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How do I rectify the error "unexpected indent" in python?

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1  
A code fragment that produces the error will help us understand your problem better. Please edit your question to include some code. –  RBerteig Jun 19 '09 at 7:58
5  
This sounds like a whitespace issue to me so a code sample would be useless. –  James McMahon Jun 19 '09 at 11:28
    
Vague question and no answer choosen. –  RjQuery Oct 17 '12 at 6:16
    
"How do I rectify the error ..."? By identifying where it occurred and fixing the cause of the error. In this case, by making the indentation of that particular line look like what Python is expecting... –  twalberg Jun 13 at 15:53

9 Answers 9

Python uses spacing at the start of the line to determine when code blocks start and end. Errors you can get are:

Unexpected indent. This line of code has more spaces at the start than the one before, but the one before is not the start of a subblock (e.g. if/while/for statement). All lines of code in a block must start with exactly the same string of whitespace. For instance:

>>> def a():
...   print "foo"
...     print "bar"
IndentationError: unexpected indent

This one is especially common when running python interactively: make sure you don't put any extra spaces before your commands. (Very annoying when copy-and-pasting example code!)

>>>   print "hello"
IndentationError: unexpected indent

Unindent does not match any outer indentation level. This line of code has fewer spaces at the start than the one before, but equally it does not match any other block it could be part of. Python cannot decide where it goes. For instance, in the following, is the final print supposed to be part of the if clause, or not?

>>> if user == "Joey":
...     print "Super secret powers enabled!"
...   print "Revealing super secrets"
IndendationError: unindent does not match any outer indentation level

Expected an indented block. This line of code has the same number of spaces at the start as the one before, but the last line was expected to start a block (e.g. if/while/for statement, function definition).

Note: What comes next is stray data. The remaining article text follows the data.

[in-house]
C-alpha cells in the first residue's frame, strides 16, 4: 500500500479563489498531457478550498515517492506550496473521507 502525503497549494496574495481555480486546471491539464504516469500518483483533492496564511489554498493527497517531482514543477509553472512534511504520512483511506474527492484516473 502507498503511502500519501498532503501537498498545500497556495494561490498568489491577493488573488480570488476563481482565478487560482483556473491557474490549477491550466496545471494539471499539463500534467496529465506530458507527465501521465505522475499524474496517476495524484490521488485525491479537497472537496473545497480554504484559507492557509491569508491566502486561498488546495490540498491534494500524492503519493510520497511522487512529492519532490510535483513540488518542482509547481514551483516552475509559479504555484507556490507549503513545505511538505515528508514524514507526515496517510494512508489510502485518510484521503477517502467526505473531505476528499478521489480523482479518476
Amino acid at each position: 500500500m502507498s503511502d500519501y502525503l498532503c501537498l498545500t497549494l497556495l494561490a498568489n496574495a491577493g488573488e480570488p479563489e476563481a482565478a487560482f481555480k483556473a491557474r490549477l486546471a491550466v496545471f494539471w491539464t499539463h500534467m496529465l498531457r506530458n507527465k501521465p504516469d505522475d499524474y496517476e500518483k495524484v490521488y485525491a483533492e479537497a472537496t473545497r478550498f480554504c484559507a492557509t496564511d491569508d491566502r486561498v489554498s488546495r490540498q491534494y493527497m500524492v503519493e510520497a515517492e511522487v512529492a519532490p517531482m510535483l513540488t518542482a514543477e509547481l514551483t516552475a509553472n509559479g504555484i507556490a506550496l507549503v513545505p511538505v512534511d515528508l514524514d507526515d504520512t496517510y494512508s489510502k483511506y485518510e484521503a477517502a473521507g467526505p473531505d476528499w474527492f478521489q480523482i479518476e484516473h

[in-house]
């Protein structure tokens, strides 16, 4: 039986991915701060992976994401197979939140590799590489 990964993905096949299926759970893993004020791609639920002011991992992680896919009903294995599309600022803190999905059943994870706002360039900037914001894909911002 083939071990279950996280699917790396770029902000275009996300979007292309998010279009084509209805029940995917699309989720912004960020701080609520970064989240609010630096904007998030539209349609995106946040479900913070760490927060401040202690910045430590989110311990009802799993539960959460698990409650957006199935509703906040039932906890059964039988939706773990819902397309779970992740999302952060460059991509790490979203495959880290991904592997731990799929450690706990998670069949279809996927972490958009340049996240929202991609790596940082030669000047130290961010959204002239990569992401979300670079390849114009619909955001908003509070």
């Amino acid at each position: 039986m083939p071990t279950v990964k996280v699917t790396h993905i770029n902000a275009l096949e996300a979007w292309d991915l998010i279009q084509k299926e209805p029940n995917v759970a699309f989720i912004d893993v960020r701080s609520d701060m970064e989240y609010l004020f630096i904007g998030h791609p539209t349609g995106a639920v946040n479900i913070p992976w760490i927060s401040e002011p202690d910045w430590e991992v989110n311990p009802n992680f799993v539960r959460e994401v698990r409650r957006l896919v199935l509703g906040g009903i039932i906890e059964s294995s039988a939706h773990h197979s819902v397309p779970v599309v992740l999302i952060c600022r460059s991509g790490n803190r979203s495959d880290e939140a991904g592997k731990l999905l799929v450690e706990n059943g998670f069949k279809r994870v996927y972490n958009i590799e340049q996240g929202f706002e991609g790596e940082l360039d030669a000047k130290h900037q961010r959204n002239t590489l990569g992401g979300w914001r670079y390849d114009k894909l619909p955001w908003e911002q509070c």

>>> def foo():
... print "Bar"
IndentationError: expected an indented block

If you want a function that doesn't do anything, use the "no-op" command pass:

>>> def foo():
...     pass

Mixing tabs and spaces is allowed (at least on my version of Python), but Python assumes tabs are 8 characters long, which may not match your editor. Just say "no" to tabs. Most editors allow them to be automatically replaced by spaces.

The best way to avoid these issues is to always use a consistent number of spaces when you indent a subblock, and ideally use a good IDE that solves the problem for you. This will also make your code more readable.

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In Python, the spacing is very important, this gives the structure of your code blocks. This error happens when you mess up your code structure, for example like this :

def test_function() :
   if 5 > 3 :
   print "hello"

You may also have a mix of tabs and spaces in your file.

I suggest you use a python syntax aware editor like PyScripter, or Netbeans

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10  
+1: mix of TABs and SPACEs –  van Jun 19 '09 at 8:11
1  
Yes definitely use python-aware editors! I had a problem where I was editing in notepad++ with default settings and it was getting the whitespace wrong –  Dave Archer Jun 19 '09 at 8:13
2  
mixed tabs and spaces raise "SyntaxError: inconsistent use of tabs and spaces in indentation" –  SilentGhost Jun 19 '09 at 10:22
    
Just as a heads up, the Python Netbeans plugin currently doesn't convert tabs into spaces from existing code. However, it will do it as you write new code. –  James McMahon Jun 19 '09 at 11:27
    
PyCharm can convert it consistently. Also it will highlight the lines at "fault". I use quotes because this is not the 1960s and I can't believe a wonderful language such as Python still has this brain-dead, time-wasting flaw. –  Echelon Feb 9 '12 at 23:14

By using correct indentation. Python is whitespace aware, so you need to follow its indentation guidlines for blocks or you'll get indentation errors.

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Turn on visible whitespace in whatever editor you are using and turn on replace tabs with spaces.

While you can use tabs with Python mixing tabs and space usually leads to the error you are experiencing. Replacing tabs with 4 spaces is the recommended approach for writing Python code.

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Run your code with the -tt option to find out if you are using tabs and spaces inconsistently

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Make sure you use the option "insert spaces instead of tabs" in your editor. Then you can choose you want a tab width of, for example 4. You can find those options in gedit under edit-->preferences-->editor.

bottom line: USE SPACES not tabs

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If the indentation looks ok then have a look to see if your editor has a "View Whitespace" option. Enabling this should allow to find where spaces and tabs are mixed.

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There is a trick that always worked for me:

If you got and unexpected indent and you see that all the code is perfectly indented, try opening it with another editor and you will see what line of code is not indented.

It happened to me when used vim, gedit or editors like that.

Try to use only 1 editor for your code.

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Notepad++ was giving the tab space correct but the indentation problem was finally found in Sublime text editor.

Use Sublime text editor and go line by line

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